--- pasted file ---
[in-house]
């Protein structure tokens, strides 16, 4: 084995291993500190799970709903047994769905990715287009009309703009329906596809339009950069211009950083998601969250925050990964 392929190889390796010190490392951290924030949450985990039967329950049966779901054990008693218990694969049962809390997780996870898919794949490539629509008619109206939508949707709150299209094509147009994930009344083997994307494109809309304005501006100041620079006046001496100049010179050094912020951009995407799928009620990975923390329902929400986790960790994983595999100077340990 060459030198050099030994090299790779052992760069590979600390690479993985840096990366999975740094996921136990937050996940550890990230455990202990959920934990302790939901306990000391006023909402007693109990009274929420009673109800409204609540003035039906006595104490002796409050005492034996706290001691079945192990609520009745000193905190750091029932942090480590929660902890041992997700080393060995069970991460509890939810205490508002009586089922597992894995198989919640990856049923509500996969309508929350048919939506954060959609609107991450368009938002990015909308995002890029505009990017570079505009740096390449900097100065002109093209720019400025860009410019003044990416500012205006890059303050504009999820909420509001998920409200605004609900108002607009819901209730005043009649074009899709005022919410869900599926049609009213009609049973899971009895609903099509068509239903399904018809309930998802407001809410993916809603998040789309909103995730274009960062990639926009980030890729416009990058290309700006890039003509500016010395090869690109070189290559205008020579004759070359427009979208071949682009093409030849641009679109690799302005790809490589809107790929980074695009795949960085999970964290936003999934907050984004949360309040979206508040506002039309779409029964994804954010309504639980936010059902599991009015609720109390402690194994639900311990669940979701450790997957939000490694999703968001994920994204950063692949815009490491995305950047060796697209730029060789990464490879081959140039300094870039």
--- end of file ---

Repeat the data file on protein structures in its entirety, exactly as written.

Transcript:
[in-house]
């Protein structure tokens, strides 16, 4: 084995291993500190799970709903047994769905990715287009009309703009329906596809339009950069211009950083998601969250925050990964 392929190889390796010190490392951290924030949450985990039967329950049966779901054990008693218990694969049962809390997780996870898919794949490539629509008619109206939508949707709150299209094509147009994930009344083997994307494109809309304005501006100041620079006046001496100049010179050094912020951009995407799928009620990975923390329902929400986790960790994983595999100077340990 060459030198050099030994090299790779052992760069590979600390690479993985840096990366999975740094996921136990937050996940550890990230455990202990959920934990302790939901306990000391006023909402007693109990009274929420009673109800409204609540003035039906006595104490002796409050005492034996706290001691079945192990609520009745000193905190750091029932942090480590929660902890041992997700080393060995069970991460509890939810205490508002009586089922597992894995198989919640990856049923509500996969309508929350048919939506954060959609609107991450368009938002990015909308995002890029505009990017570079505009740096390449900097100065002109093209720019400025860009410019003044990416500012205006890059303050504009999820909420509001998920409200605004609900108002607009819901209730005043009649074009899709005022919410869900599926049609009213009609049973899971009895609903099509068509239903399904018809309930998802407001809410993916809603998040789309909103995730274009960062990639926009980030890729416009990058290309700006890039003509500016010395090869690109070189290559205008020579004759070359427009979208071949682009093409030849641009679109690799302005790809490589809107790929980074695009795949960085999970964290936003999934907050984004949360309040979206508040506002039309779409029964994804954010309504639980936010059902599991009015609720109390402690194994639900311990669940979701450790997957939000490694999703968001994920994204950063692949815009490491995305950047060796697209730029060789990464490879081959140039300094870039």